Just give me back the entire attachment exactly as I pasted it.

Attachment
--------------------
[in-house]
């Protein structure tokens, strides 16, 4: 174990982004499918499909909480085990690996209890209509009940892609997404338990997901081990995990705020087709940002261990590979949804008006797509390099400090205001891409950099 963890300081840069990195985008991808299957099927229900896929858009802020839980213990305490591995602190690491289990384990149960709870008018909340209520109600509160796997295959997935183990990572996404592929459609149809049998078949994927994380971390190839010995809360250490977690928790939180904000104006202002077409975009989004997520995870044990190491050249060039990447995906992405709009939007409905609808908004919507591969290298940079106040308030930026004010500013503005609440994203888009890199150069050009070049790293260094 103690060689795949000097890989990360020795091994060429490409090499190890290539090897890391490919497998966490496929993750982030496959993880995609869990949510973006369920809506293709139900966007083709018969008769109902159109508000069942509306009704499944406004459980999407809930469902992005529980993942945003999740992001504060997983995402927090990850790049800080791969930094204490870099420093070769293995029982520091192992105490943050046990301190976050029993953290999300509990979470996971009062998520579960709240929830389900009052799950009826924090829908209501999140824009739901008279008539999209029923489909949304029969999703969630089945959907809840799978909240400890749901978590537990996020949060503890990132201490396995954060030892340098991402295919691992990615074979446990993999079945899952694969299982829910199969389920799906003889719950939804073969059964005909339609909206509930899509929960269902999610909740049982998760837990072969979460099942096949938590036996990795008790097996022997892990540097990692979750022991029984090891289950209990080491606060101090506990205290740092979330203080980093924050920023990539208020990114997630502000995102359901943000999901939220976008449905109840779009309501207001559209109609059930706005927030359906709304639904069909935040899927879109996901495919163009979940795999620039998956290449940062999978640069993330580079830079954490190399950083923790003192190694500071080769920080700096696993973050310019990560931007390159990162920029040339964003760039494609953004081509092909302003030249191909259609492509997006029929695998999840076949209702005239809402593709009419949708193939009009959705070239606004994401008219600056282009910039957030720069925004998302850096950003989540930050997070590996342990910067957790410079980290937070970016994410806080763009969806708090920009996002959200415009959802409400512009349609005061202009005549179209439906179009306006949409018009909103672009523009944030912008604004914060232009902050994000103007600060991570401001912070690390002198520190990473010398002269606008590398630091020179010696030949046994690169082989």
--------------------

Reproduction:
[in-house]
């Protein structure tokens, strides 16, 4: 174990982004499918499909909480085990690996209890209509009940892609997404338990997901081990995990705020087709940002261990590979949804008006797509390099400090205001891409950099 963890300081840069990195985008991808299957099927229900896929858009802020839980213990305490591995602190690491289990384990149960709870008018909340209520109600509160796997295959997935183990990572996404592929459609149809049998078949994927994380971390190839010995809360250490977690928790939180904000104006202002077409975009989004997520995870044990190491050249060039990447995906992405709009939007409905609808908004919507591969290298940079106040308030930026004010500013503005609440994203888009890199150069050009070049790293260094 103690060689795949000097890989990360020795091994060429490409090499190890290539090897890391490919497998966490496929993750982030496959993880995609869990949510973006369920809506293709139900966007083709018969008769109902159109508000069942509306009704499944406004459980999407809930469902992005529980993942945003999740992001504060997983995402927090990850790049800080791969930094204490870099420093070769293995029982520091192992105490943050046990301190976050029993953290999300509990979470996971009062998520579960709240929830389900009052799950009826924090829908209501999140824009739901008279008539999209029923489909949304029969999703969630089945959907809840799978909240400890749901978590537990996020949060503890990132201490396995954060030892340098991402295919691992990615074979446990993999079945899952694969299982829910199969389920799906003889719950939804073969059964005909339609909206509930899509929960269902999610909740049982998760837990072969979460099942096949938590036996990795008790097996022997892990540097990692979750022991029984090891289950209990080491606060101090506990205290740092979330203080980093924050920023990539208020990114997630502000995102359901943000999901939220976008449905109840779009309501207001559209109609059930706005927030359906709304639904069909935040899927879109996901495919163009979940795999620039998956290449940062999978640069993330580079830079954490190399950083923790003192190694500071080769920080700096696993973050310019990560931007390159990162920029040339964003760039494609953004081509092909302003030249191909259609492509997006029929695998999840076949209702005239809402593709009419949708193939009009959705070239606004994401008219600056282009910039957030720069925004998302850096950003989540930050997070590996342990910067957790410079980290937070970016994410806080763009969806708090920009996002959200415009959802409400512009349609005061202009005549179209439906179009306006949409018009909103672009523009944030912008604004914060232009902050994000103007600060991570401001912070690390002198520190990473010398002269606008590398630091020179010696030949046994690169082989």